Critically Endangered iguanas arrive at Newquay Zoo
Published: 25th Apr 2017Critically Endangered Fijian banded iguanas have arrived at Newquay Zoo. They can be found in a brand new enclosure in the upstairs area of the Zoo’s Tropical House,…
Critically Endangered Fijian banded iguanas have arrived at Newquay Zoo.
They can be found in a brand new enclosure in the upstairs area of the Zoo’s Tropical House, next door to the black tree monitors.
The iguanas, one male and one female and yet to be named, travelled from Austria and Germany to their new home at the Zoo. These iguanas originate from the Yaduataba, Monuriki and Yasawa islands in Fiji and are used to living in small pockets of beach forests on primarily uninhabited islands. Their main threat in the wild is habitat destruction from an unlikely villain – goats. Local people released goats onto the islands and these snack on the natural habitat of the iguanas, making the pockets of beach forest inhabitable to this vibrant species.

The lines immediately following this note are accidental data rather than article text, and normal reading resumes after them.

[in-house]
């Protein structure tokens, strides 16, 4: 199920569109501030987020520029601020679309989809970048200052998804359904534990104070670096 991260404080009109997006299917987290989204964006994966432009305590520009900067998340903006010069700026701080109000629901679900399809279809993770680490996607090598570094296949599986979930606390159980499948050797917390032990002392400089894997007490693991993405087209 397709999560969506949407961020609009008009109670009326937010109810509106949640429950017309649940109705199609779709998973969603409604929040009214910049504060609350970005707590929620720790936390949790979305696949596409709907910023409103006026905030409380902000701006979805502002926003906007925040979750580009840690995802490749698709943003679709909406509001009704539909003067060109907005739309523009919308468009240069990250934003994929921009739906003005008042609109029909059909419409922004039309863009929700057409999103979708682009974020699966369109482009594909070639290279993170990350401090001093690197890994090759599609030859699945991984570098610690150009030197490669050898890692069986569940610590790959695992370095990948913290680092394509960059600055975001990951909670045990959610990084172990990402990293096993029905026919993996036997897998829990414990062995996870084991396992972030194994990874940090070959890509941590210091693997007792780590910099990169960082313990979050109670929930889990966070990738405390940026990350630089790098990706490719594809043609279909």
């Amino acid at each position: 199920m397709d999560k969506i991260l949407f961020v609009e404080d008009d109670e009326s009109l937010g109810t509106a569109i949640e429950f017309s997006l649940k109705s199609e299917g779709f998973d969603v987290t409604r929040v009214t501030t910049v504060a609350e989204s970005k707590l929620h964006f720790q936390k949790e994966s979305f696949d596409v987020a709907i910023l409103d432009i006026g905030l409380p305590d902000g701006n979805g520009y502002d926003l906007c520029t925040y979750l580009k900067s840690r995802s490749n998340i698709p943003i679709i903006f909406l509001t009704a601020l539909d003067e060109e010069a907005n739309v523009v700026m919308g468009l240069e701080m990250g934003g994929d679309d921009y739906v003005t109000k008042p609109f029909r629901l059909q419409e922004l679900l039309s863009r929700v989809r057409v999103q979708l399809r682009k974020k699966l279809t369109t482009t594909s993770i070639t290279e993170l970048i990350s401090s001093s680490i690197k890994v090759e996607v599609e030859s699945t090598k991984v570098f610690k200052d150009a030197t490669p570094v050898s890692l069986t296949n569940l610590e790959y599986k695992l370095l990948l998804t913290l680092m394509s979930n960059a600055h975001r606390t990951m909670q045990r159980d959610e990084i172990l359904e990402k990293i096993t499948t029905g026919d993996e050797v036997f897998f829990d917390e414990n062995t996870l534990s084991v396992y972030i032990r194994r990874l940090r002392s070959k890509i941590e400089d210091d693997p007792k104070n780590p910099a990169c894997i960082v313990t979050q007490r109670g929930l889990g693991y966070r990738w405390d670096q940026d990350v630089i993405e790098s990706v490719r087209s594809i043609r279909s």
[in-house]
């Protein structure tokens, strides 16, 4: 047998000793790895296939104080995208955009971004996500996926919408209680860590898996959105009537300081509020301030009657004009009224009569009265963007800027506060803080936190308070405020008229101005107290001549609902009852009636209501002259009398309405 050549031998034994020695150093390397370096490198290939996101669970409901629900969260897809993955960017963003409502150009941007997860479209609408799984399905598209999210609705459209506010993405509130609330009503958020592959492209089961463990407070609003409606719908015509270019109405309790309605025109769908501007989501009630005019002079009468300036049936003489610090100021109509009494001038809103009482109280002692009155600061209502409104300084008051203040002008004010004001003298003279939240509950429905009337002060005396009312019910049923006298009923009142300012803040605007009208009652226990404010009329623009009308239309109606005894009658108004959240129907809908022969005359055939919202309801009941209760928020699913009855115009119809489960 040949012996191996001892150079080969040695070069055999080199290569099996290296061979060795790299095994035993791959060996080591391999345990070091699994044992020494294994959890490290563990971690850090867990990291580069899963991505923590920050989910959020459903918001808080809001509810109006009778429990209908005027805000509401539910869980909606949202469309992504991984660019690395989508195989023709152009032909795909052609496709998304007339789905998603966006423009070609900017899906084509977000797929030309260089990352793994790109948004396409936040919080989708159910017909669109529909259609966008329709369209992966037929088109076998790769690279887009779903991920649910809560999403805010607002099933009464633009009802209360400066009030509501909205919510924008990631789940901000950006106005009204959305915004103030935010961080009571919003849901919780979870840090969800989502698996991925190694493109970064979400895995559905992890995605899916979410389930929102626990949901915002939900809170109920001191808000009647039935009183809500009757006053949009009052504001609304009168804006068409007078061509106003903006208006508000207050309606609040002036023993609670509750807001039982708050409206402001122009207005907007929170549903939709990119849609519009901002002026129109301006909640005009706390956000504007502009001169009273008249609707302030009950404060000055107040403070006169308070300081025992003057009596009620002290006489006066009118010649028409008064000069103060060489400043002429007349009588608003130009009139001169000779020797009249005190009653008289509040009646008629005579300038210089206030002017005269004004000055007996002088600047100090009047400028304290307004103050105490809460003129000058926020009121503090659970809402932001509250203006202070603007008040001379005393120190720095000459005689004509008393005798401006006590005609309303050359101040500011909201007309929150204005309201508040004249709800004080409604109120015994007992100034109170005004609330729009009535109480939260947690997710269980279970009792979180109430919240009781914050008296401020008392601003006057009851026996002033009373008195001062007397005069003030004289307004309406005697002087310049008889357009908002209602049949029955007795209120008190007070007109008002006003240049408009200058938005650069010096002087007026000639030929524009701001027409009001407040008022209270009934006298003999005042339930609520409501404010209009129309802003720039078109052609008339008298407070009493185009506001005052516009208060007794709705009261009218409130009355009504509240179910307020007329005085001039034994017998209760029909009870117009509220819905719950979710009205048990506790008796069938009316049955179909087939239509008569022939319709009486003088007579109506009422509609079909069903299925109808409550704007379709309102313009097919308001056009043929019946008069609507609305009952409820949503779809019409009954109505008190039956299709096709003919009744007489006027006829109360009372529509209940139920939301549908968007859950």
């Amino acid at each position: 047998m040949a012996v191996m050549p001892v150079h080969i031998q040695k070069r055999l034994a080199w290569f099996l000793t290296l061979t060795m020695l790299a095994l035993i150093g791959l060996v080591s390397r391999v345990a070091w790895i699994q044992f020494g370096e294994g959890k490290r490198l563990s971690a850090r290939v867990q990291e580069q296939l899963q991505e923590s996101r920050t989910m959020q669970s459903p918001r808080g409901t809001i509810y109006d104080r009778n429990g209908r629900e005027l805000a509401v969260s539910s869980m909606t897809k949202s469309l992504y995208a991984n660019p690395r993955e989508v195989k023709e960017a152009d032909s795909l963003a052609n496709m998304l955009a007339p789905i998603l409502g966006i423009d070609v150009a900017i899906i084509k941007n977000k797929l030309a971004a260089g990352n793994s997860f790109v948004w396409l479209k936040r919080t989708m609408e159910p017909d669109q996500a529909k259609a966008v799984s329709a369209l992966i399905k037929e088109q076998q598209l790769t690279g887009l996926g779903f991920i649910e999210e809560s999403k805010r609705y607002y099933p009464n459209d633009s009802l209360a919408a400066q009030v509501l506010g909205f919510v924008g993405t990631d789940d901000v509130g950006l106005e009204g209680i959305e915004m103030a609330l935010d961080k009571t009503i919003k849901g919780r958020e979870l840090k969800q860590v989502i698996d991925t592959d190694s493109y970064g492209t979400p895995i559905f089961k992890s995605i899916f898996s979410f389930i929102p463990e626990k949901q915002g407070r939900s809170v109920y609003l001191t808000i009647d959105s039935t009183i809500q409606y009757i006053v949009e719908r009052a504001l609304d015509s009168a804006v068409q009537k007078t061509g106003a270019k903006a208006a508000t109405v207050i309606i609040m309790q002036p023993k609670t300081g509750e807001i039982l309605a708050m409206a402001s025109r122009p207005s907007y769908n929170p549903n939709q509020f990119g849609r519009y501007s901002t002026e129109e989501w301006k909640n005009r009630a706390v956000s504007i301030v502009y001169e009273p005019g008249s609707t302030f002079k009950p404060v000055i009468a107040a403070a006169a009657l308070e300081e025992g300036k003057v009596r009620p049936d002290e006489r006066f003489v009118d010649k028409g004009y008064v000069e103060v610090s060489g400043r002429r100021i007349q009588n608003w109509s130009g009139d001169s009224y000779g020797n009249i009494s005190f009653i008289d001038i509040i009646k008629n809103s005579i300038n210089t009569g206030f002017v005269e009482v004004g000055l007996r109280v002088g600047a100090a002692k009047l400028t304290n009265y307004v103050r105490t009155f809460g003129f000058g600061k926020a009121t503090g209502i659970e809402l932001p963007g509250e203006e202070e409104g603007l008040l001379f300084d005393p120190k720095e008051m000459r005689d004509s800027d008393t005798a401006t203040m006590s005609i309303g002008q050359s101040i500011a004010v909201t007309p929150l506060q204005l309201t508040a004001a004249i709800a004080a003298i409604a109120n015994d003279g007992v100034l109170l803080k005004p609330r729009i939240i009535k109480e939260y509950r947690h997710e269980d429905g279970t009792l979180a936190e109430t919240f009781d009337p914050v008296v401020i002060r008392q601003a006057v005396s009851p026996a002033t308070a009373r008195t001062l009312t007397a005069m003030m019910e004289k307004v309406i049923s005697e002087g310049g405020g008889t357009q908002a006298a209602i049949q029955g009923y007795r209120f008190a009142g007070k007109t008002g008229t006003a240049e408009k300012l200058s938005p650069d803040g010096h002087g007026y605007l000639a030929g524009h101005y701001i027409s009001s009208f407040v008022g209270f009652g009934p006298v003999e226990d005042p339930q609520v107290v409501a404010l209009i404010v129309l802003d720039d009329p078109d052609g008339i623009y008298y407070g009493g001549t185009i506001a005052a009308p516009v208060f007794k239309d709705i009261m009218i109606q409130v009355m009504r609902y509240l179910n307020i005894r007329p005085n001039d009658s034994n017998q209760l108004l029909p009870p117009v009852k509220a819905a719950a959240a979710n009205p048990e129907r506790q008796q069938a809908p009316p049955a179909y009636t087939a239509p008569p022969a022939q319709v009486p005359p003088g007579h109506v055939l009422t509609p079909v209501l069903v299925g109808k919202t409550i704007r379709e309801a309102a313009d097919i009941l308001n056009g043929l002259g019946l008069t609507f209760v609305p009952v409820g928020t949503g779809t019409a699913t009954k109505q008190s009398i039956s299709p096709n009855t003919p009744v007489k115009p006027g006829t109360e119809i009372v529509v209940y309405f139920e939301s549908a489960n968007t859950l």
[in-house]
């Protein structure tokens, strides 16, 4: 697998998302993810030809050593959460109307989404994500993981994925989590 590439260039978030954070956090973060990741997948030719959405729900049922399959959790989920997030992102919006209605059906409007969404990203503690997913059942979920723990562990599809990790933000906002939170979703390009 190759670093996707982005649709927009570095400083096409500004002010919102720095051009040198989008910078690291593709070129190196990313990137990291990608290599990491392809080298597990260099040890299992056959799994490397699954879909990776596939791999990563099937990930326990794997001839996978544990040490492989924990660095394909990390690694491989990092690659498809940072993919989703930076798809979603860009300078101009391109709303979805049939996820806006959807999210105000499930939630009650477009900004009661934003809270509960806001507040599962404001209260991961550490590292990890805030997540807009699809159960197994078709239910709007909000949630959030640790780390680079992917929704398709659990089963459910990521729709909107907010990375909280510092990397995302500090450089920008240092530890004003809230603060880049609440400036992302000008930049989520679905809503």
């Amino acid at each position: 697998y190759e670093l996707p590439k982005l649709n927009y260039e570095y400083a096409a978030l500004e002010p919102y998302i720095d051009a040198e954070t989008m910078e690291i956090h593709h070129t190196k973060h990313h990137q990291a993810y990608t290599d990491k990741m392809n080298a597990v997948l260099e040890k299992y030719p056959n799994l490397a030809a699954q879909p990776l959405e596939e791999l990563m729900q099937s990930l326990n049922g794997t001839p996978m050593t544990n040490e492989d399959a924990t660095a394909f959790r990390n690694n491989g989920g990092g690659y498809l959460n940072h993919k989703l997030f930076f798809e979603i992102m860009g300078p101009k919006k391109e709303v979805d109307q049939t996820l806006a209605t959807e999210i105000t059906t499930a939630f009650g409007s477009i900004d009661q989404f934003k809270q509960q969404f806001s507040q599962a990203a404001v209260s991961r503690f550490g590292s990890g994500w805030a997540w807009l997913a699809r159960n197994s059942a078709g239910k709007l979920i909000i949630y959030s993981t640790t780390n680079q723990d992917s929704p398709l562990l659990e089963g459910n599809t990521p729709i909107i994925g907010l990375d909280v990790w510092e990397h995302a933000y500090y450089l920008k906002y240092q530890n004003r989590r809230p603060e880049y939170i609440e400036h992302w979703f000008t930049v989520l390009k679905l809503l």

Having been declared Critically Endangered in 2007, housing this species in captivity has never been more important, particularly with a potential breeding pair. Senior Keeper Gareth O’Dare commented: “We are really excited to have this species as a new addition to the collection and we hope that the pair will breed whilst they are with us at the Zoo.”
The reptile team at the Zoo like to design their enclosures as close to the species’ natural environment as possible. They have used ethically sourced materials and a variety of artificial microclimates to allow these iguanas to exercise natural behaviours such as basking, climbing and courtship displays.